||12. The King being thus captured or hemmed in finishes the battle and the victor retains the Swedes he captured, claims the defeated Muscovites, and a new game can start.||12. Le roi étant ainsi capturé ou cerné termine la bataille et le vainqueur garde les Suédois, les Moscovites vaincus, et un jeu peut commencer.||12. Whenever the king is thus taken or imprisoned, the war is over, and the conqueror seizes all the Swedes, the conquered party resigning all the Muscovites that he had taken.|
|13. Muscovitas sine rege erint, suntque 16 in 43 phalangibus disponendis.||13. The Muscovites have no King and the 16 pieces are deployed in 4 units.||13. Muscovites exist without a king, being 16 divided into 4 ordered phalanxes.||13. Les Moscovites sont sans roi, sont 16 disposés en 4 phalanges.|
|14. Arx potest intercludere, æque ac trio[tertio?], ut si miles in 2 et hostis in 3 est, occiditur4.||14. The fort can block, as a third [piece], so if there is a soldier in 2 and enemy in 3, it is killed.||14. A citadel can block, just as a third piece, so that if a soldier is in 2 and an enemy in 3, he is killed.||14. Une citadelle peut bloquer, comme une troisième pièce, si bien que si un soldat est en 2 et un ennemi est en 3, il est tué.|
Some attached notes of Olli Salmi's:
1 In the manuscript loco.
2 L. had written first si and then corrected it to ni.
3. 12 changed into 16, and 3 changed into 4 or 4 into 3.
4. Unclear., 1913 edition has occidat.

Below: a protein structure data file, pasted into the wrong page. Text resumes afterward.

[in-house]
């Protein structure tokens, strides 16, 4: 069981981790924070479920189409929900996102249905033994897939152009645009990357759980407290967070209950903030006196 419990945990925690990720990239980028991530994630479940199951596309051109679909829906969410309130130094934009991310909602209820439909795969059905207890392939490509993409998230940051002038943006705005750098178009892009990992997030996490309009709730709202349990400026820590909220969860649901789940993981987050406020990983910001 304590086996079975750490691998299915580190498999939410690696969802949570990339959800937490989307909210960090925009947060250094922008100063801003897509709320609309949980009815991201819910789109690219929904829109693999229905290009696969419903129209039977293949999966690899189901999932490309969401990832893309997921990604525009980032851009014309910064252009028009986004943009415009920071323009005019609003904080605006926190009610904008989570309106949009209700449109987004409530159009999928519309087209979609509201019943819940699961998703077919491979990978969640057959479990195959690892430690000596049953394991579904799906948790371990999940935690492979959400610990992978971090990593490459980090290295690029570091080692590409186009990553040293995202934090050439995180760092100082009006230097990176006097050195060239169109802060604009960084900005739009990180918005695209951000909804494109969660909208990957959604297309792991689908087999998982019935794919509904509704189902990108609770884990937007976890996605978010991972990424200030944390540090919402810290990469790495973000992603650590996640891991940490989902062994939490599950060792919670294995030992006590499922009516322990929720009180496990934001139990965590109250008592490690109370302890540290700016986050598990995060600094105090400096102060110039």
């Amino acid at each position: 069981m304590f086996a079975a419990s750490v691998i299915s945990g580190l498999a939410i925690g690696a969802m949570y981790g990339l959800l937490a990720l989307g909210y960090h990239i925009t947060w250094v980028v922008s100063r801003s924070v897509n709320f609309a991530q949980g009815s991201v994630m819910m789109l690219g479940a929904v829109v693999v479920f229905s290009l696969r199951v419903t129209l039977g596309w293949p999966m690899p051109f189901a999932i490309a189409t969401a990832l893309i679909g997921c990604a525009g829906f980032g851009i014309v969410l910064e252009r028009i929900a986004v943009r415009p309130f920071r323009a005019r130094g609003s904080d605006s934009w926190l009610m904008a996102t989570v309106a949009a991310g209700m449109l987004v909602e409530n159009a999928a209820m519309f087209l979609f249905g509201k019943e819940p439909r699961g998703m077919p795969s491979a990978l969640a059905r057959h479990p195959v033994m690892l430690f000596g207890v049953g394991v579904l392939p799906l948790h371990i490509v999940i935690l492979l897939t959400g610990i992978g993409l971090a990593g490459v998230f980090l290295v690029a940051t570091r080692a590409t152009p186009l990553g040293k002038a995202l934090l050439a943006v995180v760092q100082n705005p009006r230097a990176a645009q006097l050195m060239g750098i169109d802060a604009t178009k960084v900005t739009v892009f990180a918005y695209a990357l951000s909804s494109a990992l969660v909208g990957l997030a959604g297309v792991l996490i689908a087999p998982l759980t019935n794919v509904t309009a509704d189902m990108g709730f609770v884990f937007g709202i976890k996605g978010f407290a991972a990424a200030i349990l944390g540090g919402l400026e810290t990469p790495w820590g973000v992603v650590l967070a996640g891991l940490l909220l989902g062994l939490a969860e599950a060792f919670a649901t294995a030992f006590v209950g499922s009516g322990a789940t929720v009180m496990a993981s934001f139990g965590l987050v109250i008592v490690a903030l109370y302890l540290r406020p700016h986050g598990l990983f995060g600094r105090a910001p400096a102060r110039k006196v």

Cartier's interpretation that one cannot jump over the citadel and that the king cannot return to it is possible but not necessary, especially the latter. After all what is a citadel if not a place of refuge?
If corners are used as escape points, rule 14 applies to them.
Original, 1889 edition
The 1889 edition says that the translation into English was done by a young Swedish merchant, Carl Troilius, who was in London at the time (p. 3, footnote 1)
Differences compared to the 1889 edition: item Regi>etiam Regi, item Rex>etiam Rex, tuicha>tuichu, miles in 2 collocatur>miles in 3 collocatur
Aage Nielsen's notes.
These translations reveil the Linné Tablut to be the same as the "Skalk Hnefatafl edge 9x9" variant!
They also reveil that the Carl Troilius translation 1811 has some errors:
Damian Walker has also arrived at the Skalk Hnefatafl edge 9x9 variant very nearly, and he presents an effective argument for the point that the throne is hostile to the defenders, only when it's empty:
"An addition to the rules not found in Linnaeus' Latin text is the word "empty" in rule 7. This has been added because, without it, rule 11 would be completely redundant. As it is, rule 11 describes the one instance where a defending piece can be captured against the non-empty central square."
Apparently the Tablut rules distinguish between enclosing from 2 sides, which is called a kill, and surrounding from 4 sides, which is called a capture, an imprisonment.
Rule #4: "If the King's escape is possible, the game is over" can imply that if all the defenders' party, i.e. the king with all his men, is surrounded, then the king's escape is obviously not possible, and the defenders lose.
Likewise if the white party cannot move anymore, the King's escape is obviously also impossible, and the defenders lose.
Also Nicolas Cartier and conanlibrarian advocated, both 2011, for Linné Tablut being essentially the same as Skalk Hnefatafl edge 9x9.
Nicolas Cartier's paper. (November 2011).
The tablut rules deducted by Nicolas Cartier, translated into English.
Conanlibrarian's translation of the Latin tablut rules. (December 2011).
John C. Ashtons original, full paper about the Latin text and tablut can be found here.